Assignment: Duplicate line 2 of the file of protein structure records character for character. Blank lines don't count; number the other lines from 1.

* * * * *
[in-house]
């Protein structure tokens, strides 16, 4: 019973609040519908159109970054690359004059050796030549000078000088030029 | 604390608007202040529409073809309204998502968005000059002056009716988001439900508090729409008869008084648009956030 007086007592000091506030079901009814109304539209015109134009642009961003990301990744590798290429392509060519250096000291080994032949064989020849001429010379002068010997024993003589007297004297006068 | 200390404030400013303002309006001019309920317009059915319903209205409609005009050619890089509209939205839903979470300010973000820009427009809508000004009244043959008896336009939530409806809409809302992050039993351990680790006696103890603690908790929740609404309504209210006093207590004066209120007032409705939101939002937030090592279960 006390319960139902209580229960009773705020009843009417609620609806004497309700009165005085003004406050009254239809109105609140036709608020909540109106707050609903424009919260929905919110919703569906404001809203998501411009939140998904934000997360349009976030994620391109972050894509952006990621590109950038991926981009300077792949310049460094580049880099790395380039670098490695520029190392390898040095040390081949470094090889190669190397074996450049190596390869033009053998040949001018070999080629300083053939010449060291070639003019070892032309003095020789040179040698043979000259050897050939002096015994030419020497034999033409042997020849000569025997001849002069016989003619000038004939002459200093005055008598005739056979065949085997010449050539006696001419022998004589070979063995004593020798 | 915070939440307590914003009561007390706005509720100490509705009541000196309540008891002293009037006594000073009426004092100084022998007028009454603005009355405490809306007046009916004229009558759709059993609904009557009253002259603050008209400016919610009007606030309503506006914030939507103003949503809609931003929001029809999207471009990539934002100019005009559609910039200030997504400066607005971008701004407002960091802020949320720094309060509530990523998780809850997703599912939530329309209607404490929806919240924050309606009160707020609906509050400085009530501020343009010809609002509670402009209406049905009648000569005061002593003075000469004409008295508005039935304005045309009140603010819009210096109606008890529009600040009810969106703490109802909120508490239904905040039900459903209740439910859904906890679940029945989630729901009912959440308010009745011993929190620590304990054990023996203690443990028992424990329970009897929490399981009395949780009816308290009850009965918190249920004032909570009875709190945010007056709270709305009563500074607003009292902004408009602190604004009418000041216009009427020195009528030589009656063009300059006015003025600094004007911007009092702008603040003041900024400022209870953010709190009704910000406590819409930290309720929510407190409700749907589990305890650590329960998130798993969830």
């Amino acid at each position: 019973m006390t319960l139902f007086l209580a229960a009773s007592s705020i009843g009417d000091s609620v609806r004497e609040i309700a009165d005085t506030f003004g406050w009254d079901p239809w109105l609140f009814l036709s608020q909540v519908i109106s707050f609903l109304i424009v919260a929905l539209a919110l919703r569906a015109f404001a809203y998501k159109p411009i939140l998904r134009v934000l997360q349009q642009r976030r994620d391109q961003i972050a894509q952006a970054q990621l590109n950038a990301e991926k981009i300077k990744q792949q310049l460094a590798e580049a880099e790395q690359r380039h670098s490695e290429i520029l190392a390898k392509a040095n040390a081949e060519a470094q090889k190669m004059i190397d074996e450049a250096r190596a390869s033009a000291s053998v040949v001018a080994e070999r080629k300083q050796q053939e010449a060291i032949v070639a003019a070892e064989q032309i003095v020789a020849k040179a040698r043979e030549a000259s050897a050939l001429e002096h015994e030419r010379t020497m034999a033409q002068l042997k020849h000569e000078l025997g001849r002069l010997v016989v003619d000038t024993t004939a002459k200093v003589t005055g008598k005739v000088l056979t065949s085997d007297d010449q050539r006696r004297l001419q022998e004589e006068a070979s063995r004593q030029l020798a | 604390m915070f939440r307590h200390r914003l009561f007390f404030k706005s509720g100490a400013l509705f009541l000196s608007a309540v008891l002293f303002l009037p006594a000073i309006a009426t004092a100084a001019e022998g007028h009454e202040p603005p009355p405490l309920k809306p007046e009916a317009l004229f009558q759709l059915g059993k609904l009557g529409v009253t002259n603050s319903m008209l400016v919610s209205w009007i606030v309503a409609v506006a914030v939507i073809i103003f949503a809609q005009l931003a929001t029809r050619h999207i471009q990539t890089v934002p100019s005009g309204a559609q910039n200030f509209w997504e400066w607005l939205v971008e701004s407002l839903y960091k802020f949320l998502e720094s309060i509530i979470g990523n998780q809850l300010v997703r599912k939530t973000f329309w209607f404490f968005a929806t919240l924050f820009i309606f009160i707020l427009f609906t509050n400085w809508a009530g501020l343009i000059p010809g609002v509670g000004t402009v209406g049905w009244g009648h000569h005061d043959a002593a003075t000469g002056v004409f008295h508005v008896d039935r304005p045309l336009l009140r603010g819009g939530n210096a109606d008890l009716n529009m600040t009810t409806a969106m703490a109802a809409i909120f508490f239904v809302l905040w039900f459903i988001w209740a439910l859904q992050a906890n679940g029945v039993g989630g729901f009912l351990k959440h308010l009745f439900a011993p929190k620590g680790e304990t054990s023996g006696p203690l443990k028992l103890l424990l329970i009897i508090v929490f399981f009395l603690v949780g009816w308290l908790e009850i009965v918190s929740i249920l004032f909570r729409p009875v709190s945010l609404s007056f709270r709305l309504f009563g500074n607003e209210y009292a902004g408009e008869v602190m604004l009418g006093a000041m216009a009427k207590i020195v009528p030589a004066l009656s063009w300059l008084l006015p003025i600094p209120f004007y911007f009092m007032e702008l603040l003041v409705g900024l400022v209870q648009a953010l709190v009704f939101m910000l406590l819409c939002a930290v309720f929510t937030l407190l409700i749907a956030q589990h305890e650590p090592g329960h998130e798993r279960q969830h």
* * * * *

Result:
């Protein structure tokens, strides 16, 4: 019973609040519908159109970054690359004059050796030549000078000088030029 | 604390608007202040529409073809309204998502968005000059002056009716988001439900508090729409008869008084648009956030 007086007592000091506030079901009814109304539209015109134009642009961003990301990744590798290429392509060519250096000291080994032949064989020849001429010379002068010997024993003589007297004297006068 | 200390404030400013303002309006001019309920317009059915319903209205409609005009050619890089509209939205839903979470300010973000820009427009809508000004009244043959008896336009939530409806809409809302992050039993351990680790006696103890603690908790929740609404309504209210006093207590004066209120007032409705939101939002937030090592279960 006390319960139902209580229960009773705020009843009417609620609806004497309700009165005085003004406050009254239809109105609140036709608020909540109106707050609903424009919260929905919110919703569906404001809203998501411009939140998904934000997360349009976030994620391109972050894509952006990621590109950038991926981009300077792949310049460094580049880099790395380039670098490695520029190392390898040095040390081949470094090889190669190397074996450049190596390869033009053998040949001018070999080629300083053939010449060291070639003019070892032309003095020789040179040698043979000259050897050939002096015994030419020497034999033409042997020849000569025997001849002069016989003619000038004939002459200093005055008598005739056979065949085997010449050539006696001419022998004589070979063995004593020798 | 915070939440307590914003009561007390706005509720100490509705009541000196309540008891002293009037006594000073009426004092100084022998007028009454603005009355405490809306007046009916004229009558759709059993609904009557009253002259603050008209400016919610009007606030309503506006914030939507103003949503809609931003929001029809999207471009990539934002100019005009559609910039200030997504400066607005971008701004407002960091802020949320720094309060509530990523998780809850997703599912939530329309209607404490929806919240924050309606009160707020609906509050400085009530501020343009010809609002509670402009209406049905009648000569005061002593003075000469004409008295508005039935304005045309009140603010819009210096109606008890529009600040009810969106703490109802909120508490239904905040039900459903209740439910859904906890679940029945989630729901009912959440308010009745011993929190620590304990054990023996203690443990028992424990329970009897929490399981009395949780009816308290009850009965918190249920004032909570009875709190945010007056709270709305009563500074607003009292902004408009602190604004009418000041216009009427020195009528030589009656063009300059006015003025600094004007911007009092702008603040003041900024400022209870953010709190009704910000406590819409930290309720929510407190409700749907589990305890650590329960998130798993969830």